While 2-ply yarns is just fine for socks, you may want to consider 3-ply, Navaho ply (3-ply the easy way), or a cabled 4-ply yarn for you socks. 3- and 4-ply cabled yarns appear to make longer-wearing socks, but of course are thicker and can be more work to produce. You must decide for yourself what you want, but you should always ply sock yarn to make it stronger and even out the inevitable variations in thickness we find in handspun yarns.
You should also keep in mind that the amount of twist required in the singles yarn is affected by the amount of twist that will be subtracted when you ply. 2-ply yarn needs more twist, as the tight plying required for sock yarn will subtract twist from the singles; 3-ply requires less twist as there are three strands of singles being twisted in the opposite direction and thus less twist is subtracted from each individual singles. Cabled 4-ply is a yarn that takes some thought and experimentation to come out perfectly balanced—this is one that requires experimentation and note-taking, but is well worth the effort.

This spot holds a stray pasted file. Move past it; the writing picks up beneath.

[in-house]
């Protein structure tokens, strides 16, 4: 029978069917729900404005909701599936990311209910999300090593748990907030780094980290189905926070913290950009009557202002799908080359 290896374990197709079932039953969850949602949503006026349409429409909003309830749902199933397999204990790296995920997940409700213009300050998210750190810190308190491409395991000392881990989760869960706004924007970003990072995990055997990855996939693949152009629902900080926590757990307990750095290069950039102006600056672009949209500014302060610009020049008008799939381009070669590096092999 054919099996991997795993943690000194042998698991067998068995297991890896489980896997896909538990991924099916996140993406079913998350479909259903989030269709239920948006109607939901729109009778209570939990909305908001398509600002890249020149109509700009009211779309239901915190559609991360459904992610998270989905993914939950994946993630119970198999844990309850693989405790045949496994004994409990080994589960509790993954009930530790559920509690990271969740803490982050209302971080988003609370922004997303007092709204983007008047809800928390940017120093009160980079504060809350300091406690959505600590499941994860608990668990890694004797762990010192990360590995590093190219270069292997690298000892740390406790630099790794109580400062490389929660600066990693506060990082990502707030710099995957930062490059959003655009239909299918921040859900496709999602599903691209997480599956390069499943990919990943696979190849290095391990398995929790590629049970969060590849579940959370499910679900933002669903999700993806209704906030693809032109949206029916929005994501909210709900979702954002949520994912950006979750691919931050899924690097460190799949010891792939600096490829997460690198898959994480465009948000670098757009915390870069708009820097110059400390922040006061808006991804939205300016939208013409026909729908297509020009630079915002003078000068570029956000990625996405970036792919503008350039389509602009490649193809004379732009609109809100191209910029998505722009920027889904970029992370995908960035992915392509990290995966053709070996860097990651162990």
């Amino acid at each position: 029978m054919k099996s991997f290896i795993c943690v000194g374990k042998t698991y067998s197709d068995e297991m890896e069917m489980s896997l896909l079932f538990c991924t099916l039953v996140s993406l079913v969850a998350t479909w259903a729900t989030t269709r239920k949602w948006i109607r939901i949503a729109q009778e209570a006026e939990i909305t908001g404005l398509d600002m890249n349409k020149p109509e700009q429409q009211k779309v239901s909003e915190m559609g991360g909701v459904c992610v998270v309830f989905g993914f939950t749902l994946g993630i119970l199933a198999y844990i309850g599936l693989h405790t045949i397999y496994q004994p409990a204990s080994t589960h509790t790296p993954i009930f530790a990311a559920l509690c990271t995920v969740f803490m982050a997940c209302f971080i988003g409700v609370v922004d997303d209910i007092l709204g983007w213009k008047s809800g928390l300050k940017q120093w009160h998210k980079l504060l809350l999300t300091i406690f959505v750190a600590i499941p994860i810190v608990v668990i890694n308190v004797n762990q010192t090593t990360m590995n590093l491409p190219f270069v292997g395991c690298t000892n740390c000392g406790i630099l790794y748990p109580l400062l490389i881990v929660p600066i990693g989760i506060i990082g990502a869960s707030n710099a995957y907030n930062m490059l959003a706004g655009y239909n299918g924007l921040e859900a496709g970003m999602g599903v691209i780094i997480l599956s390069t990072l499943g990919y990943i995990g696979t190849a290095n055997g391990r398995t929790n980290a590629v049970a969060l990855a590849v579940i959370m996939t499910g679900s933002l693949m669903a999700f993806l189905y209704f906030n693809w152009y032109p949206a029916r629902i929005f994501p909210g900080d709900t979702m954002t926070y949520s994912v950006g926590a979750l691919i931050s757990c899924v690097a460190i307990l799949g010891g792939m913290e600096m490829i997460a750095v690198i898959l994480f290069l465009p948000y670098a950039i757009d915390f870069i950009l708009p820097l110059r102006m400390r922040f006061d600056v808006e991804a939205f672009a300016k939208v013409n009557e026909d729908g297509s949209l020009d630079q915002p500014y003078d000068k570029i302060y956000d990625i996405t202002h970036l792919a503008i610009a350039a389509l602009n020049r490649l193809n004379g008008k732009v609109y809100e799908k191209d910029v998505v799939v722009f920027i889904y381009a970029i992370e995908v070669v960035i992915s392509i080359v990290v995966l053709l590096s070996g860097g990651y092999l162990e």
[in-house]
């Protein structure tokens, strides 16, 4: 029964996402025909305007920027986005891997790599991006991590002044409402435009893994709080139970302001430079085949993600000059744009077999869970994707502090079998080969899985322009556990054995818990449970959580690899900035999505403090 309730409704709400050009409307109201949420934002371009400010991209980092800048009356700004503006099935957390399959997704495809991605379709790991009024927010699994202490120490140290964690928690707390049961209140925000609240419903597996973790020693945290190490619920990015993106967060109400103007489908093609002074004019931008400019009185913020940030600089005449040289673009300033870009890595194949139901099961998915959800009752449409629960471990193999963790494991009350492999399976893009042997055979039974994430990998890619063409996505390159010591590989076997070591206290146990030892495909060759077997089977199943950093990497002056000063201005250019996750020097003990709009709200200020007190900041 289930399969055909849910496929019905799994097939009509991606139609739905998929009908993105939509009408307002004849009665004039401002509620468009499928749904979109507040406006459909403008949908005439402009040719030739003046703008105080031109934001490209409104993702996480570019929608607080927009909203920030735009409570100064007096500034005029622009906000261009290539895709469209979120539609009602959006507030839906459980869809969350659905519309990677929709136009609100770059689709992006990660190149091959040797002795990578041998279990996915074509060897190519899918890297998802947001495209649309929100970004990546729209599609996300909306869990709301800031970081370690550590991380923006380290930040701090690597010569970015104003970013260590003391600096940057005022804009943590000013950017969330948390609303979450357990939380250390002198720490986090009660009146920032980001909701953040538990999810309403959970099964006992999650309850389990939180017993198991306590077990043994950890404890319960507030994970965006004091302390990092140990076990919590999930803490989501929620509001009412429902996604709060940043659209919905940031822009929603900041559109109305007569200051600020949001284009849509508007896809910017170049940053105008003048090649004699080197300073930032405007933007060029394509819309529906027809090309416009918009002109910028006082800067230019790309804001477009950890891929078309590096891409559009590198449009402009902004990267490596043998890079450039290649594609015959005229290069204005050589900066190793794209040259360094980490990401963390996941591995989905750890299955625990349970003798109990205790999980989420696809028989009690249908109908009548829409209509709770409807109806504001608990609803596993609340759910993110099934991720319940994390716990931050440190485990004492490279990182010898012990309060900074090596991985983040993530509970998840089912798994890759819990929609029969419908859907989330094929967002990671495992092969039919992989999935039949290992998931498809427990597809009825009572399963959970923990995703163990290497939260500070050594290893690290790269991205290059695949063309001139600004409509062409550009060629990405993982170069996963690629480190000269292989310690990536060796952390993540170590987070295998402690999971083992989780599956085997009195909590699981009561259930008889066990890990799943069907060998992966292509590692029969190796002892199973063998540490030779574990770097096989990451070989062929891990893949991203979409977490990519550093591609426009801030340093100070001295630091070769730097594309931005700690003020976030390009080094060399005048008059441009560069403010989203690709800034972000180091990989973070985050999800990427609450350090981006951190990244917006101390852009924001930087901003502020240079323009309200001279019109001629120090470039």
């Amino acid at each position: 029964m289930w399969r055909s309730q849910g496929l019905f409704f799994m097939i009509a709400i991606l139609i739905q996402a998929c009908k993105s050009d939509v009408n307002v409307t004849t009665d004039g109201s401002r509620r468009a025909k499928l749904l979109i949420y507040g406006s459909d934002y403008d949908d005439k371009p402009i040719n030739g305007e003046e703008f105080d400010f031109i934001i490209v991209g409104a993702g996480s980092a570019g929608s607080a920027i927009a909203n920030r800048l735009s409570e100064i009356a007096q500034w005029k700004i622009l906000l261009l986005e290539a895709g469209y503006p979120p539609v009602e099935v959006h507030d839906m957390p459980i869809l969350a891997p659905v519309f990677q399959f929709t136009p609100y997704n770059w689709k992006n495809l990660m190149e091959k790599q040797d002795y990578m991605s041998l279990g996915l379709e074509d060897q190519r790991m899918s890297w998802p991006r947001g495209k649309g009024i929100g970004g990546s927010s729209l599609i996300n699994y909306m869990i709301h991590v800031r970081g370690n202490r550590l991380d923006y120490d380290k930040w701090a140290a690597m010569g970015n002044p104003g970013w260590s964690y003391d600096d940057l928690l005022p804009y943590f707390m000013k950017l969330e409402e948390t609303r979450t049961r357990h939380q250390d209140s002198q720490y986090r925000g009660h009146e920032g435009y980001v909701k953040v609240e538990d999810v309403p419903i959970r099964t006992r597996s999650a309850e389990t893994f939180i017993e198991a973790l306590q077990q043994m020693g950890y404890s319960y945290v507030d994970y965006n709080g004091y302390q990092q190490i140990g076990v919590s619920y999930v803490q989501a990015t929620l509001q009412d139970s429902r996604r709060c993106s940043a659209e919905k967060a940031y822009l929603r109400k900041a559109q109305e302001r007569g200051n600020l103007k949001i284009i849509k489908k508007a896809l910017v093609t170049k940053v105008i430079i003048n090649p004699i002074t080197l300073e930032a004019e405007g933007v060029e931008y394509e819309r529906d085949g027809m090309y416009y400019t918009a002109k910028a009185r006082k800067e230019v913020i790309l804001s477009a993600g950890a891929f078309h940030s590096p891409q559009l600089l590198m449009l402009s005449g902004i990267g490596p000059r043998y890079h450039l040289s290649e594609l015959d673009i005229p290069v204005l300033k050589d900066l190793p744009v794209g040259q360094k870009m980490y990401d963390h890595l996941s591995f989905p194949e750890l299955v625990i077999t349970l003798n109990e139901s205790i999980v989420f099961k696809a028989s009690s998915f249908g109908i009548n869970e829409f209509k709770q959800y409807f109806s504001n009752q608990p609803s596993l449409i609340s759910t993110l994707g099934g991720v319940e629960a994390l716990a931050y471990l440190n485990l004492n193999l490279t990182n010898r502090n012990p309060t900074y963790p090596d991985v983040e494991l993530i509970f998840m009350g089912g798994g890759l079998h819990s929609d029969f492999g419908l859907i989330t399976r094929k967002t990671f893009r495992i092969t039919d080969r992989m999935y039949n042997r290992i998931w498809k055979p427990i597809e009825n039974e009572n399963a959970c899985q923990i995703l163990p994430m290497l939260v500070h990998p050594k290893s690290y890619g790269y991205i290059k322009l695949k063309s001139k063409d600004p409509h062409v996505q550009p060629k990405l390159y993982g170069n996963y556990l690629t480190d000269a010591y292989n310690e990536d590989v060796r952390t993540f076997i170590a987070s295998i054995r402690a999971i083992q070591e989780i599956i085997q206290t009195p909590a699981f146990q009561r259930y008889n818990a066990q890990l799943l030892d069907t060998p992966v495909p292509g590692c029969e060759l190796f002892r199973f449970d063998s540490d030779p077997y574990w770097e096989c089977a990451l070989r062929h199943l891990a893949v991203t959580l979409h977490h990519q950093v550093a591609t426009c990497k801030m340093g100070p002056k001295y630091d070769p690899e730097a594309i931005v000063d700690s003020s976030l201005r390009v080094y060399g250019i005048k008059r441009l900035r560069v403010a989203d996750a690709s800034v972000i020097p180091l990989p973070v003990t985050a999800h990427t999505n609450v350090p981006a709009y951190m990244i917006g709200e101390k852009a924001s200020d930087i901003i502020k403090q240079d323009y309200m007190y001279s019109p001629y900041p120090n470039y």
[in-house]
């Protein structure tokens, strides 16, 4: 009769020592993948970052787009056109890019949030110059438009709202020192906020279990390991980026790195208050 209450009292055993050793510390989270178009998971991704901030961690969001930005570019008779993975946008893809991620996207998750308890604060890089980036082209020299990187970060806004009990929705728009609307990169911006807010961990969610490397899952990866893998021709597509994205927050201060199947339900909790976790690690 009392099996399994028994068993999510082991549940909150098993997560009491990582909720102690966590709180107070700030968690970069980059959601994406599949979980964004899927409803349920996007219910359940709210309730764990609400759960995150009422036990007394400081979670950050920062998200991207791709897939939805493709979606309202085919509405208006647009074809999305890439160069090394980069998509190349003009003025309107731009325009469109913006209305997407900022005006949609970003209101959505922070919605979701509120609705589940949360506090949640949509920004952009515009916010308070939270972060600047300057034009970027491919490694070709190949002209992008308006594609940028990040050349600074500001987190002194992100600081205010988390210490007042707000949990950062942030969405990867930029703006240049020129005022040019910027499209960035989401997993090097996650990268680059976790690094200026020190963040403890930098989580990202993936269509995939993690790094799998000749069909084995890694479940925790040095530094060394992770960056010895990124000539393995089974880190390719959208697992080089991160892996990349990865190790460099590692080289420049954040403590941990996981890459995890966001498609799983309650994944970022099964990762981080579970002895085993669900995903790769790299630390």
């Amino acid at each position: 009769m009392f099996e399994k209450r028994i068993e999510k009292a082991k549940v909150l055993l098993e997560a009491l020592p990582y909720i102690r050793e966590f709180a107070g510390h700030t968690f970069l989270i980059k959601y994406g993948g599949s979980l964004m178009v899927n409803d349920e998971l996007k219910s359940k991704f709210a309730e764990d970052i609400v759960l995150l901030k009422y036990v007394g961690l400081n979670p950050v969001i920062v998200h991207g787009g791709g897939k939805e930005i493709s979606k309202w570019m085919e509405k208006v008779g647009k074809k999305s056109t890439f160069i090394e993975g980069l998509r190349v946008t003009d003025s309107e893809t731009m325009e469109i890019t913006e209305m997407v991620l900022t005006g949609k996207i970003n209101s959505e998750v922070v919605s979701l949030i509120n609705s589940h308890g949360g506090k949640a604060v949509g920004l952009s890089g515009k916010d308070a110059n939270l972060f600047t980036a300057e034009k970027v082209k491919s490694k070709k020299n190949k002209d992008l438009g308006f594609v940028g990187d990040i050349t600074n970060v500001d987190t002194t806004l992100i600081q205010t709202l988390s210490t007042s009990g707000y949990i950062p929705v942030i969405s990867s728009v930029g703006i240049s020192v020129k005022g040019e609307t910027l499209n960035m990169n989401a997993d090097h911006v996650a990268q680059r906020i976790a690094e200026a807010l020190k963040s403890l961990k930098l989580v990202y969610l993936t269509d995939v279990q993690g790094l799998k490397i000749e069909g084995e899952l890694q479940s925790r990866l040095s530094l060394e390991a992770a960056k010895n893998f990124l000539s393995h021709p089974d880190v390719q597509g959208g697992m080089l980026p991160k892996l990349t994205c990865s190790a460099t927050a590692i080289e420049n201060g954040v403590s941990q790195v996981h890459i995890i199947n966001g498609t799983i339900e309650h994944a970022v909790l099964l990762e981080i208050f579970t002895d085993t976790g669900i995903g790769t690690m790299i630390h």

Some pros and cons of the different plying techniques:
Advantages: Quickest path to finished sock yarn
Disadvantages: Can wear faster than other techniques
Advantages: Great way to preserve the striping in variegated singles
Quickest way to get 3-ply yarn
Disadvantages: Little bumps can irritate sensitive feet
Requires finer singles and more yardage than a 2-ply of similar thickness
Advantages: Avoids the little bumps of Navaho ply
Allows use of 3 different (in color/texture/content) singles if desired
Disadvantages: Requires 3 bobbins/cops of yarn, all approximately the same yardage
Advantages: The longest-wearing socks
Allows for many effects with any combination of singles being different in color/content/texture
Disadvantages: Takes the longest to spin a finished, with 3 steps involved (4 singles, then two 2-ply, then one 4-ply